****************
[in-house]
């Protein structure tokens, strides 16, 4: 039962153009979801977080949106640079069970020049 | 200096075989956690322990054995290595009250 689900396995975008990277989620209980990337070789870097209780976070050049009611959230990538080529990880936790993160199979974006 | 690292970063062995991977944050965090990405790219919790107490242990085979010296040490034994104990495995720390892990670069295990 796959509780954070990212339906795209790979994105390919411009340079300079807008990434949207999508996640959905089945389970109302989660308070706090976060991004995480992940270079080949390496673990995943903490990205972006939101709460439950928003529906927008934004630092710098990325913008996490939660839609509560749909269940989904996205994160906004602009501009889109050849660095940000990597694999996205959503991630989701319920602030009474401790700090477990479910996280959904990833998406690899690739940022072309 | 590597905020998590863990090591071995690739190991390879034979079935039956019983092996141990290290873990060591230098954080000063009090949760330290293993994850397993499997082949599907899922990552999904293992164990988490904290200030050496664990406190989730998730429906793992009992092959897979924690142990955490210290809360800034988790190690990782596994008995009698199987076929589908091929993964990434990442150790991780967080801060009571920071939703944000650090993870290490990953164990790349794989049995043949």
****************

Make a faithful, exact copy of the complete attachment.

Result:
[in-house]
């Protein structure tokens, strides 16, 4: 039962153009979801977080949106640079069970020049 | 200096075989956690322990054995290595009250 689900396995975008990277989620209980990337070789870097209780976070050049009611959230990538080529990880936790993160199979974006 | 690292970063062995991977944050965090990405790219919790107490242990085979010296040490034994104990495995720390892990670069295990 796959509780954070990212339906795209790979994105390919411009340079300079807008990434949207999508996640959905089945389970109302989660308070706090976060991004995480992940270079080949390496673990995943903490990205972006939101709460439950928003529906927008934004630092710098990325913008996490939660839609509560749909269940989904996205994160906004602009501009889109050849660095940000990597694999996205959503991630989701319920602030009474401790700090477990479910996280959904990833998406690899690739940022072309 | 590597905020998590863990090591071995690739190991390879034979079935039956019983092996141990290290873990060591230098954080000063009090949760330290293993994850397993499997082949599907899922990552999904293992164990988490904290200030050496664990406190989730998730429906793992009992092959897979924690142990955490210290809360800034988790190690990782596994008995009698199987076929589908091929993964990434990442150790991780967080801060009571920071939703944000650090993870290490990953164990790349794989049995043949």